Fiona Defense.jpg

In Defense Of Fiona Gallagher on 'Shameless'

By Emily Chambers | Shameless | April 6, 2016 | Comments ()

By Emily Chambers | Shameless | April 6, 2016 |


Fiona Defense.jpg

The comment section of my post on Sunday night’s sixth season finale of Shameless was as intelligent and lively as you beautiful people make most comment sections, but it did feature a recurring theme: how badly Fiona is fucking up.

And I get it. She is, unfortunately, not doing a great job by average parenting standards. But the issue is that this is not a show about average standards in any form. When a show has wedding plans that include the father of the bride trying to take a hit out on the groom, I think we’ve moved past “average.” So while I acknowledge that Fiona isn’t doing a good job at being her siblings’ mother, I’m not at all angry with her about that. Part of that is personal. I really like Fiona. I like her character, I like how hard she tries, I like the stubborn way she refuses to give up even if I know that it’s not always the right move, I understand why she does what she does even if I don’t agree with it.

But part of this is just objective. Shameless develops characters so well and so honestly that even the most worthless, selfish, garbage people (Frank), at times, are revealed to be deserving of a little compassion. The mitigating factors in Fiona’s life?

1) She’s Still Really Young

I noted in an early post that Fiona’s exact age is difficult to pin down. Wikipedia says she’s 23 at the end of season 5 (which means they finally started reading my letters!) so as of the end of season 6 she’s probably 24. Meaning all of the terrible things she’s done as a mother over the past couple of seasons? She was 21 or 22 when those happened. And of course, even a 22-year-old should know not to leave cocaine where her baby brother could find it. But a 22-year-old fucking up is significantly different from a 30-year-old fucking up. If she were a college student who was drinking too much and getting into drugs too hard, we’d still be concerned but there would be a “well, this is what kids do” element to it. Developmentally she’s doing what you’re supposed to do when you’re in your early 20s, it’s only her situation that makes her behavior unacceptable. And I’m sure you’ll argue that she took on that situation when she wanted to become her brothers and sister’s guardian. The thing about that is …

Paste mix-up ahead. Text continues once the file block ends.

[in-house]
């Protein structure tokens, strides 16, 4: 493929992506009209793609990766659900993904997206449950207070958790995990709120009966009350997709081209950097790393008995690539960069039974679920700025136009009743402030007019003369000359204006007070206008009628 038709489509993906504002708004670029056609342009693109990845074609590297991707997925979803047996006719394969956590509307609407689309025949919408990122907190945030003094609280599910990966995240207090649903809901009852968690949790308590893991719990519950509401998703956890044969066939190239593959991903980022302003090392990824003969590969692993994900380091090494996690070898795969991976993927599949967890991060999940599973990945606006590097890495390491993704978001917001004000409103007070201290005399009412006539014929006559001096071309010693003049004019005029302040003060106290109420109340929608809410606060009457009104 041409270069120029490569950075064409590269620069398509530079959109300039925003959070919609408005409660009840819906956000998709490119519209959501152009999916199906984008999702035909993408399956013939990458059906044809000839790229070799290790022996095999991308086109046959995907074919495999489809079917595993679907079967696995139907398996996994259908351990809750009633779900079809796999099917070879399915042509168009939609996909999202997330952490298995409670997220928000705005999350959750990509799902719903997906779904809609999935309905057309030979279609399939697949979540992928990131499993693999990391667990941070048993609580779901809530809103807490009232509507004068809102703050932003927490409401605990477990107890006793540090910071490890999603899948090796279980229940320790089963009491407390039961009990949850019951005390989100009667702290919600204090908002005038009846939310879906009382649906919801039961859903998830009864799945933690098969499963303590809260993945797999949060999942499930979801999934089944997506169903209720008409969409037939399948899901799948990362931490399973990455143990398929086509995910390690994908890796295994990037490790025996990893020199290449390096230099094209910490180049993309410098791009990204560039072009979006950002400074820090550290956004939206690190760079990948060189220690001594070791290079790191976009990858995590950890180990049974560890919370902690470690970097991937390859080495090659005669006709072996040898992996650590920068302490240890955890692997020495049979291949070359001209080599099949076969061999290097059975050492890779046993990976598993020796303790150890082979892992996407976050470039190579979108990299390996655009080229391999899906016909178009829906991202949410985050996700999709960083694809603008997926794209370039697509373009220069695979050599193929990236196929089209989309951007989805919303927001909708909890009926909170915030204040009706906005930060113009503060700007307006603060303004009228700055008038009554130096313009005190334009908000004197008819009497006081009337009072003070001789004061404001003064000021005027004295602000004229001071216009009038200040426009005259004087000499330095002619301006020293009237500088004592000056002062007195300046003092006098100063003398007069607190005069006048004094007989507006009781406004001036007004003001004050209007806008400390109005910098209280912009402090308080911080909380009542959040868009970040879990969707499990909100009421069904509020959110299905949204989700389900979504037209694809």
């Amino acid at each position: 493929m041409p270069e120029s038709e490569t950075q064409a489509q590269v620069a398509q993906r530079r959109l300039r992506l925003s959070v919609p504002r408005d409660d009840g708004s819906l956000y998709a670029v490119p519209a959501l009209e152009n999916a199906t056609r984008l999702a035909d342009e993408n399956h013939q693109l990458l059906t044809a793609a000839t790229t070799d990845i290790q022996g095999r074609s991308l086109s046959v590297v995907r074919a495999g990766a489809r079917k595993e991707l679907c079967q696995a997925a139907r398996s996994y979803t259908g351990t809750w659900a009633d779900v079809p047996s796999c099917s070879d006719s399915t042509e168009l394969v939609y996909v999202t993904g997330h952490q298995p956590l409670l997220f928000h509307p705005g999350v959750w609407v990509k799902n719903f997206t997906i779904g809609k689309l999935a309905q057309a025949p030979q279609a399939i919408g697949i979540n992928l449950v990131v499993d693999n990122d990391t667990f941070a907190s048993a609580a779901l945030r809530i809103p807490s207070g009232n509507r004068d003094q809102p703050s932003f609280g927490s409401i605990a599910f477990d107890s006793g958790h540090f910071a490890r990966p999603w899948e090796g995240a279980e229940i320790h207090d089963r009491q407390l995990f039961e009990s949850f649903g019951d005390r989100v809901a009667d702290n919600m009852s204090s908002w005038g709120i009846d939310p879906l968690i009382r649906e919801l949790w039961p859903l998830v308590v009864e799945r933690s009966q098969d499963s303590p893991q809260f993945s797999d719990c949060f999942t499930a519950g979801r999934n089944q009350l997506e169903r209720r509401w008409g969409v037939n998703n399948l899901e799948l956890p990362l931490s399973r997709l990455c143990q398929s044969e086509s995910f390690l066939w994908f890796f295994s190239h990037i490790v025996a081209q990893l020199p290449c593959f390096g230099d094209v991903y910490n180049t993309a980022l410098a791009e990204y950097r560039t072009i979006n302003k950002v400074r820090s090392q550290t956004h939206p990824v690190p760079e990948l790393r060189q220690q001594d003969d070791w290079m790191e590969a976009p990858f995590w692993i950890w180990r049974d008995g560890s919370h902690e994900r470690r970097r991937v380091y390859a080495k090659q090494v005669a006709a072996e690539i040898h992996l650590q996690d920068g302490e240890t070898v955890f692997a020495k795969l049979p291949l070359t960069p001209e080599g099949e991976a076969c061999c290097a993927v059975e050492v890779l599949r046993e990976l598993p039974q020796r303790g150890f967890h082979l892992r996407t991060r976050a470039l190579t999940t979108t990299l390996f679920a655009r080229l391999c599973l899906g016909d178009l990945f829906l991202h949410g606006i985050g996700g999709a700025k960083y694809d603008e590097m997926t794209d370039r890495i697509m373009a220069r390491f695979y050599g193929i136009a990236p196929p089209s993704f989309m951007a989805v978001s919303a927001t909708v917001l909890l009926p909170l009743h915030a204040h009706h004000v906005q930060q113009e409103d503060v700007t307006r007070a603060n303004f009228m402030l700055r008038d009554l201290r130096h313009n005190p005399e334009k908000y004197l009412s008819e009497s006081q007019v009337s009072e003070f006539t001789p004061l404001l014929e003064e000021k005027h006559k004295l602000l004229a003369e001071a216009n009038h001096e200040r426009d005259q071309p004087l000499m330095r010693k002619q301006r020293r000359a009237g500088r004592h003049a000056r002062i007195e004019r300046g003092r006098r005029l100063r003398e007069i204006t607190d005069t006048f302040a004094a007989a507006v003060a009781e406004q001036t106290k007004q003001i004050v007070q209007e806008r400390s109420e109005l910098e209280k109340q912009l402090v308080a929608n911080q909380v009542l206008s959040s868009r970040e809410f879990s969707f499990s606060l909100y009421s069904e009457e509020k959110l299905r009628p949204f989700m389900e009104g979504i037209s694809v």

2) She Didn’t Actually Sign Up To Be A Mother

I know, I know. She went to court and fought to become their guardian. I’m not arguing that she didn’t do that. I’m arguing that she had a much different idea about what being her sibling’s guardian would mean. Simply Fiona believed that it would be more of a team effort than her younger siblings do. In the first episode of the series, the family discusses how Carl would need to start pulling his weight around the house and help pay the bills. Because everyone in the family needed to do as much as they could for everyone else in the family. Carl was 8. But that was what the Gallaghers did.

And I have to imagine that that’s what Fiona believed they would continuing doing. She would take the bulk of the responsibility, but her younger siblings would help pay the bills, watch each other, and keep the house from falling apart. Because in order to survive, everyone in the family would need to pitch in as much as possible. The older siblings understood that, and at times it nearly broke them (seriously, where are all of the very many Emmys that this show should have?!).

But there is a rift between what Fiona, Lip and possibly Ian feel their responsibilities are, and what Debbie and Carl believe they are. Debbie and Carl aren’t wrong either. They do deserve a mother who watched them, cared for them, was there anytime they needed her. That mother was Monica. Fiona, as a 16-year-old kid dropping out of high school to raise her family, was never going to be the mother that anyone deserves. She was just the best mother available. And since we’re talking about Monica …